The EU continues its collaboration with Libyan institutional actors on migration in full cognizance of their role in human rights violations of migrants

March 7th, 2024

Libya Mapping

The EU delegation’s latest stakeholder mapping shows once more that the EU is fully aware that most of the Libyan institutional actors that are part of the EU-funded Support to Integrated Border and Migration Management in Libya (SIBBMMIL) steering committee are part of a fragmented picture of migration governance in Libya, which is devoid of strong central institutions—especially in western Libya. It is also fully aware that militias are linked in different ways to governmental actors since migration management has become a lucrative business. The document mentions that militias benefit from the economic circuit of migration management in either formally (through contracts) and informally (slavery, extortion). The main institutional stakeholders that are involved in migration and border management and with whom the EU collaborates are Directorate for Combatting Illegal Migration (DCIM), Libyan Coast Guard (LCG), General Authority of Coastal Security (GACS), the Border Security Agency (BSA), the passport authority, Land Border Guards (LBG), Ministry of Interior (MOI) and Ministry of Foreign Affairs (MOFA).

On the controversial question of detention centers, the document mentions that DCIM, nominally controls 26 but only 5 DCs in the west and 5 in the east are active. A “hybrid” like governance of detention centers between militias and DCIM is said to be particularly prevalent in the western branches. The EU funds several international actors’ humanitarian interventions inside DCIM-run facilities, including the IOM.

The Department For Combating Settlement And Illegal Migration (DCSIM) under the West Coast branch of the Stabilisation Support Apparatus (SSA) in Zawiya are also involved in the running of detention centers in the west of the country the DC al-Mayya DC east of Zawiya, which has been at the centre of several critical human rights reports. The document highlights that the DCSIM are a formation of a conglomerate of armed groups in the West Coast Branch that have essentially been operating as a quasi-official migration unit. The SSA/DCSIM are said to be involved in human smuggling through the Busriba network. DCSIM has also engaged in sea interceptions and was the most active actor during certain periods of 2022, intercepting several thousands of migrants. As of May 2023, the document states that DCISM has reportedly been incorporated in GACS. The document points out that neither the EU nor international humanitarian partners have engaged with the DSCIM.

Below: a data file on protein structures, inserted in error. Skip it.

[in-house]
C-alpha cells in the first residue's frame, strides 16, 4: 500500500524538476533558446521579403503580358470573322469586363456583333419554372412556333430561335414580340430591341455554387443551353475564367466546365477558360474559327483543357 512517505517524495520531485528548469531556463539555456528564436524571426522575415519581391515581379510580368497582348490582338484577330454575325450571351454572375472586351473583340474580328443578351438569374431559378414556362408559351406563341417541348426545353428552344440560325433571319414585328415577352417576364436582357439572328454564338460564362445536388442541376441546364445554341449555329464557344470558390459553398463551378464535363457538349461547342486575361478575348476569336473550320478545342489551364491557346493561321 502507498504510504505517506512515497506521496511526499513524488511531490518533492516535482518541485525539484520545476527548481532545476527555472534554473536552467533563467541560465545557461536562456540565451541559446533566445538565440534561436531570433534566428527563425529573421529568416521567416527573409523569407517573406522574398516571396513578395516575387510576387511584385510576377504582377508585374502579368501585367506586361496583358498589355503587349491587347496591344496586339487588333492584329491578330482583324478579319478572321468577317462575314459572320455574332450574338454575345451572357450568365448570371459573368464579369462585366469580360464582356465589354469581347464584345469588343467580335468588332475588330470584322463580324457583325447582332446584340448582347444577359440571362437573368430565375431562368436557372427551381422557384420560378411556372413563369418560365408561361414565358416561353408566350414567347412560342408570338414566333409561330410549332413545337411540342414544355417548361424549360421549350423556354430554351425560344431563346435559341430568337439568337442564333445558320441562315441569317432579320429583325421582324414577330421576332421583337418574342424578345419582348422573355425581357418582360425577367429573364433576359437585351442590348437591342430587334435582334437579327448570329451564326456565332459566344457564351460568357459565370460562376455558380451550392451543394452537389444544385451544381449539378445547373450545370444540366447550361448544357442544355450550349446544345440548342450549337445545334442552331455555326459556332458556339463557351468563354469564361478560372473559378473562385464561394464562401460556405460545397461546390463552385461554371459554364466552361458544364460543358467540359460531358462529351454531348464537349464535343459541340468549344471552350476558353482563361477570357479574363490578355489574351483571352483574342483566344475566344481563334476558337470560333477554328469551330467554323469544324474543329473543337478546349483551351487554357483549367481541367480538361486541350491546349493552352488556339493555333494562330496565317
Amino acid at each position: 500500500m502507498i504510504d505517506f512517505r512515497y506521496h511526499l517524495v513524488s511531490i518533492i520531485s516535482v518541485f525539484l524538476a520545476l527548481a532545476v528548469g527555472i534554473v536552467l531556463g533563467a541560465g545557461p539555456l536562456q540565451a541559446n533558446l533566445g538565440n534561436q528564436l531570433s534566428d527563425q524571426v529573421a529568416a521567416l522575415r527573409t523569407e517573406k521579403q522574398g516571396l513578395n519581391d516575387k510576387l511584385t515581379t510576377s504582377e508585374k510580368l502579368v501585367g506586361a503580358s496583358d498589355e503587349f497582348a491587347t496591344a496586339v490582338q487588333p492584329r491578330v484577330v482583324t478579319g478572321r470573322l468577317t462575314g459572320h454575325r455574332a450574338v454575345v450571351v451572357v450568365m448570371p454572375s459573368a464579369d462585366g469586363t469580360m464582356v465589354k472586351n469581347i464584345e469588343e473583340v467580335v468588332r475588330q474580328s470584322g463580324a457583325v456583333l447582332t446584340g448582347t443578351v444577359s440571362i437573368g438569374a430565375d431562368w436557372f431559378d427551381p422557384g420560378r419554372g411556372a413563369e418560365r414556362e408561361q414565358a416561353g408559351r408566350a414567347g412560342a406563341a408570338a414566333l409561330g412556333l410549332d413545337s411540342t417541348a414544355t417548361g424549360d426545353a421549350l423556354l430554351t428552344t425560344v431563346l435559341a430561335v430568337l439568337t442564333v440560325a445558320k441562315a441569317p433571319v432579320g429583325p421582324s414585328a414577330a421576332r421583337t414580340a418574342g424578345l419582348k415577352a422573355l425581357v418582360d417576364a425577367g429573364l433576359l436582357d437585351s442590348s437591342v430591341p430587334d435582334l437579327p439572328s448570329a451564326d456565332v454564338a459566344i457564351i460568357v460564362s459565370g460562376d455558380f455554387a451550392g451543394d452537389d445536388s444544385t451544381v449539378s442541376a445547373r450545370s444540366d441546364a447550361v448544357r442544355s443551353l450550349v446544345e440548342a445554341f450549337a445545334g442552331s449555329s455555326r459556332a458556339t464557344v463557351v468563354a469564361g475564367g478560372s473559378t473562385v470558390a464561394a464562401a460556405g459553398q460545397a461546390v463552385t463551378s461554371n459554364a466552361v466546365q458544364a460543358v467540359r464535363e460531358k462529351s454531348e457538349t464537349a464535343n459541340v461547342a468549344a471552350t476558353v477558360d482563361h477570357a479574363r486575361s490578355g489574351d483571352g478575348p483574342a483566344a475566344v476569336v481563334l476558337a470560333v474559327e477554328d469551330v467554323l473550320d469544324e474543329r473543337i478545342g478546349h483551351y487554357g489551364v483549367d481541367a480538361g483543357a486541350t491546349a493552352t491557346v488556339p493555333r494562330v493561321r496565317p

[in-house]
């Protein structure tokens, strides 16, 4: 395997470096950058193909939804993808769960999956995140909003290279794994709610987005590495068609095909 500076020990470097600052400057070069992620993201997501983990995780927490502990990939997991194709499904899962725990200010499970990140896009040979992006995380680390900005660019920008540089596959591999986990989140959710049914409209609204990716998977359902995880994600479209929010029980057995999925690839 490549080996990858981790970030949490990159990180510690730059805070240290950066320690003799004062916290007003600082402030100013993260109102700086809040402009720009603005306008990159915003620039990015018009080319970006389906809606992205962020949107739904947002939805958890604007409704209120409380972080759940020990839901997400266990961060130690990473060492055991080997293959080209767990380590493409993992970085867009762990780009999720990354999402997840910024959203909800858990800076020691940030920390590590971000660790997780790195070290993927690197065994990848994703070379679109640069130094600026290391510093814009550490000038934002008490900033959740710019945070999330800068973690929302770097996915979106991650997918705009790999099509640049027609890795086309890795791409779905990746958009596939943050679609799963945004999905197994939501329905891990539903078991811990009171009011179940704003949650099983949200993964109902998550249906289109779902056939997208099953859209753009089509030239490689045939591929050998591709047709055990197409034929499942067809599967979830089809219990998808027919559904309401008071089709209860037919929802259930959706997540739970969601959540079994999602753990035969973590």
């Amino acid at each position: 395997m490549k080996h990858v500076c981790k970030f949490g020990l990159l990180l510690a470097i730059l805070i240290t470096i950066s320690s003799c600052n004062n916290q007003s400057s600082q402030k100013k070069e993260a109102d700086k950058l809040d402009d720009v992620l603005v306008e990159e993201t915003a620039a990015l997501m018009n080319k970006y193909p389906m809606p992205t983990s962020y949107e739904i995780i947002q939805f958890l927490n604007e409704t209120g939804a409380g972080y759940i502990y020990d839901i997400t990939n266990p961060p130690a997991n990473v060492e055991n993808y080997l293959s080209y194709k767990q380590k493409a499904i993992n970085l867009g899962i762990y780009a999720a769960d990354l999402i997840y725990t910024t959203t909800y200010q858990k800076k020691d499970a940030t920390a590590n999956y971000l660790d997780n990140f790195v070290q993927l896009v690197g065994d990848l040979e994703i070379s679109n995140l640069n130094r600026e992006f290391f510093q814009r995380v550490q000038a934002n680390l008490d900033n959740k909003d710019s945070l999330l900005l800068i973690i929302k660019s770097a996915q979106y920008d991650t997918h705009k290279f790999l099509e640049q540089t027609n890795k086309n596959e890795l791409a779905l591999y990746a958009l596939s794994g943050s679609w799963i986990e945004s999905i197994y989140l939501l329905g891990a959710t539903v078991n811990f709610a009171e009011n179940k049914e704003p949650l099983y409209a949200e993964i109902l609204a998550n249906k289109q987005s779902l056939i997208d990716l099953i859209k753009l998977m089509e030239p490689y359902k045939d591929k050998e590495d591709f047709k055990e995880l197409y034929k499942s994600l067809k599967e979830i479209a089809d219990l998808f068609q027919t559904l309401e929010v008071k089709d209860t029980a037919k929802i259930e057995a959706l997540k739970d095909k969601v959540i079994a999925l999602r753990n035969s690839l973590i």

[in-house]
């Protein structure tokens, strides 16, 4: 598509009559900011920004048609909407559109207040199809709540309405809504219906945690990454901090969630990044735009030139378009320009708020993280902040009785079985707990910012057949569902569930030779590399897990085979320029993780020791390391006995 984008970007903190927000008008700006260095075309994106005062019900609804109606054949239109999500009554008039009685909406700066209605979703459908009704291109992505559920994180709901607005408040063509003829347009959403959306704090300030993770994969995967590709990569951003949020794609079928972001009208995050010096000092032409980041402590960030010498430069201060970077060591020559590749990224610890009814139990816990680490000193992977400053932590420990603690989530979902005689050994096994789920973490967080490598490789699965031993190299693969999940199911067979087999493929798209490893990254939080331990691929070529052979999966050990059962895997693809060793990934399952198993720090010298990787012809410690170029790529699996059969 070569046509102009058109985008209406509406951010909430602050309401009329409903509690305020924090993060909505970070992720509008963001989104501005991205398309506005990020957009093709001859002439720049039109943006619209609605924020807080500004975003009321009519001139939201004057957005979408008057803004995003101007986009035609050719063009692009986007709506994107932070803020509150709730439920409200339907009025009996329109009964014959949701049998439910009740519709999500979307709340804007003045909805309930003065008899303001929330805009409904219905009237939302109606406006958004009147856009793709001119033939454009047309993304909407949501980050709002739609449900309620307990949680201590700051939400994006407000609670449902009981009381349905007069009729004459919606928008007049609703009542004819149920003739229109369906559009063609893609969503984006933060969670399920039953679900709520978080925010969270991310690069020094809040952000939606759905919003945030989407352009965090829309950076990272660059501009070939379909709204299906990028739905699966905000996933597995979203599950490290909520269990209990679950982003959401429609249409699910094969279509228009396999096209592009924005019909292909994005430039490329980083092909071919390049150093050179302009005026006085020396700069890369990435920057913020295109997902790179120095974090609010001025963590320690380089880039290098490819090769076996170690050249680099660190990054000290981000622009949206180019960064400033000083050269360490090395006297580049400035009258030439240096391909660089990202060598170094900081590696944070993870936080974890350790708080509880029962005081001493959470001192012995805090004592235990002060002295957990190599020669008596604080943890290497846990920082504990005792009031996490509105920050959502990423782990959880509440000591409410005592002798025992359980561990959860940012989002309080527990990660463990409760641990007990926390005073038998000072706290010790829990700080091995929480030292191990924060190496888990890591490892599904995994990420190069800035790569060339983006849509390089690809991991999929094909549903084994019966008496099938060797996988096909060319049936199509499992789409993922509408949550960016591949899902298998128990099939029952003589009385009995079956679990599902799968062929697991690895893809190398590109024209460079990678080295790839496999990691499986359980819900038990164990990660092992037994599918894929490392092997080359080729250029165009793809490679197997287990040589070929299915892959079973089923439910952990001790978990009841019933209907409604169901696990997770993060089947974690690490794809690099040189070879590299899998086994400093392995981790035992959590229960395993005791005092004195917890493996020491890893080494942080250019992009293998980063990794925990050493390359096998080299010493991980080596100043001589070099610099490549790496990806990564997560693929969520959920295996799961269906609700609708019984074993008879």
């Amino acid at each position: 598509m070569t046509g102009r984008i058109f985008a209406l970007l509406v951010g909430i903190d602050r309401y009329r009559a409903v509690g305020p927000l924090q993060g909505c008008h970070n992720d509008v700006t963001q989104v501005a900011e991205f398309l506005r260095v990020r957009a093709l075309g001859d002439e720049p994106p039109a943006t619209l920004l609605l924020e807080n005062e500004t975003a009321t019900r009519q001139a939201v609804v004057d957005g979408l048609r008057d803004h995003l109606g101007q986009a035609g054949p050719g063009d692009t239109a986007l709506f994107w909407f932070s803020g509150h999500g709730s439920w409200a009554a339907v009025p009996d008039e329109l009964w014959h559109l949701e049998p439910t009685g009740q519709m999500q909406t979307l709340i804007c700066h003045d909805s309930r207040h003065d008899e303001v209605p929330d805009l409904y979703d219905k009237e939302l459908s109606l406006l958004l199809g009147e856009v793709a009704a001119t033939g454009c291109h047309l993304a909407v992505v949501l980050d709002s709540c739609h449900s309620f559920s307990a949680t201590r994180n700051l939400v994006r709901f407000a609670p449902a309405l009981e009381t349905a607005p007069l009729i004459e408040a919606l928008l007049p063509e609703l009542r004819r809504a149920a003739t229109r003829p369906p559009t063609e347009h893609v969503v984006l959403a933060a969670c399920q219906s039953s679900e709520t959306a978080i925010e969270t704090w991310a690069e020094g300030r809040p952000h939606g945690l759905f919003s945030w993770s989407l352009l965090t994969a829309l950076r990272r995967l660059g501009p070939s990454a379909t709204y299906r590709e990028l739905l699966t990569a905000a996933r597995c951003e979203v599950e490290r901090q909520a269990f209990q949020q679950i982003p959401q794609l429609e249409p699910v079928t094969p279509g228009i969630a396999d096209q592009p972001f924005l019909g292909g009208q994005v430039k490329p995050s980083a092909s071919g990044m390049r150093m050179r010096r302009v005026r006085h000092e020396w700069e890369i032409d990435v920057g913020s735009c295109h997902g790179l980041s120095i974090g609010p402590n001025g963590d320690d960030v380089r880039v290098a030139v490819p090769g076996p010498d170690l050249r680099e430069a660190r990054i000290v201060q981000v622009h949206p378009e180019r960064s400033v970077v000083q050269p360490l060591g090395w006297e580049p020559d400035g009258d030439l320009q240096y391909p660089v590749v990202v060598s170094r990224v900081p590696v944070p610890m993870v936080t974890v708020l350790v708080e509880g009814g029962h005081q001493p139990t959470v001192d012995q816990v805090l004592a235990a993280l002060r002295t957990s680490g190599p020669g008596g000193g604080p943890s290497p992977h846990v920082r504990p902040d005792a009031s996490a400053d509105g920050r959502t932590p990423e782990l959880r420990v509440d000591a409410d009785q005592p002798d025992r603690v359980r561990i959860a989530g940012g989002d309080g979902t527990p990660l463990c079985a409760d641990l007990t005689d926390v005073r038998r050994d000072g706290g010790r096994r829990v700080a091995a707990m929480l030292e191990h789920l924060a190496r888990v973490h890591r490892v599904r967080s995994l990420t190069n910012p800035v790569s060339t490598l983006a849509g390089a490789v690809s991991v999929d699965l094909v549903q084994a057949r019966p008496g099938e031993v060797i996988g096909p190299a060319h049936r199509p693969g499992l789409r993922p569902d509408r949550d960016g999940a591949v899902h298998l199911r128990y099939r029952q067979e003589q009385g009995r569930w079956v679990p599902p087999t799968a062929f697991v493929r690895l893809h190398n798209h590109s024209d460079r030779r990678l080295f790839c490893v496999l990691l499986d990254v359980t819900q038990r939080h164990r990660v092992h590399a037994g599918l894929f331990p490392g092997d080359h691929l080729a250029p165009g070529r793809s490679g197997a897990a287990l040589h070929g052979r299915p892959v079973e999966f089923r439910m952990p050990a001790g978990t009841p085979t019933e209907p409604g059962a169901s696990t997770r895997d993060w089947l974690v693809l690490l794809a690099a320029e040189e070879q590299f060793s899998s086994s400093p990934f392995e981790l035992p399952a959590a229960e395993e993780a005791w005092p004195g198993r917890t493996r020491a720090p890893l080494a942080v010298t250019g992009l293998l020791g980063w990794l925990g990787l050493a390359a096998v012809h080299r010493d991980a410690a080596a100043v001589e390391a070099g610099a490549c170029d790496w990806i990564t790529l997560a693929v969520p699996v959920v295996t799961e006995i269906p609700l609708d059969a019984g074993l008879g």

The report highlights the LCG’s failure to uphold standards expected of a national coast guard and mentions the footage of NGOs that documents the LCG’s dangerous conduct. In terms of actors responsible for sea interceptions, GACS’ role is highlighted as having diminished during the past year, amongst other because of the emergence of new actors. As it is widely known, the LCG cannot be viewed as one coherent institution. The Zawiya unit is for example under the command of Capt. Abdul Rahman, aka. Bija, who is on the UN Sanction Committee list. The LCG continues to be one of the main recipients of the EU’s SIBMMIL, receiving equipment and trainings.

The report illustrates that the EU has good knowledge of the main Libyan actors and how they interact. The latest incident of EU Libyan Coast Guard violently threatening SOS Humanity and the recent ruling by the Italian Court of Cassation which confirmed the unlawfulness of returns of migrants to Libya highlights once again the importance of addressing the EU’s ties with Libya. The question of who bears responsibility for the violation of migrant rights must be central to any analysis of the EU’s deterrent approach to migration in the Central Mediterranean.